Hood 38
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Old 09-14-2004
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anyone familiar with these boats?

dnr,

The Centurion I chartered was with SunYacht out of Oyster Pond, St.Maarten.I believe SunYacht sold out to Sunsail years ago. The boat had just been delivered from Guadaloupe and we were the first to charter her.

After reading John Drake''s remarks on his boat, It occured to me that I''ve mistaken his boat for a Centurion.The "Hood 38" never registered with me ....DUH!!! Anyway, the boat I chartered was a Centurion with a fin keel.I have a Centurion t-shirt that I traded SunYacht a few cans of left-over provisions for after the charter ended. If you can''t find the boat, I''m willing to sell you the t-shirt at a fair price ;^)
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Old 09-14-2004
dnr dnr is offline
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Stede,
Thanks for the info. I''ll pass on the shirt for now. I hate to settle this early for "Stede went sailing and all I got was this lousy shirt"

Doug
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Old 09-14-2004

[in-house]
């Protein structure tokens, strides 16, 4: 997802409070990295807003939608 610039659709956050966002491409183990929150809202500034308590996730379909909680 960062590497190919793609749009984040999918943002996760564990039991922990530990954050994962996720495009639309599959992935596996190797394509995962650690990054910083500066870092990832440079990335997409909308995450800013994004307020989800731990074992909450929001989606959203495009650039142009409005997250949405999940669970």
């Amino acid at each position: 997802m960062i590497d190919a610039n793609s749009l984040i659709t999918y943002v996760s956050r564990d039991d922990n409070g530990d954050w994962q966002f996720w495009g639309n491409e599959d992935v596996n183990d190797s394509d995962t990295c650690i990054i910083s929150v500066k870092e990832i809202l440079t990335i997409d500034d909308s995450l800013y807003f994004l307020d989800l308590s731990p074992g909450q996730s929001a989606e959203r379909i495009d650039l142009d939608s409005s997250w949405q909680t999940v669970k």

dnr dnr is offline
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John,
I''m glad you posted a reply. I had searched the archives for references to either of my choices, and saw some of your earlier posts regarding your Hood. Your passion for your boat comes through loud and clear, and I congratulate you for finding a boat that suits you so well. I hope I can fare as well.
Both the Hood and Centurion are difficult to find. I''m not interested in buying something overseas. It is also very difficult to find information on the older models on the internet - there doesn''t appear to be any owner groups.
Most of my experience is on much lighter boats than the Hood, except for the Charter boats. I did like their motion crossing the Gulf Stream to Bimini. My initial preference for the Centurion over the hood was partially based upon their relative displacements - the Centurion is more comparable to the J37 in that regard.
Landlocked as I am, I have already accepted the fact that I''m going to incur some airfare in the next phase. If you would be willing, I would love to visit you for a day to see your Hood first hand. I can post my email address if you want it.

Thanks again for your input.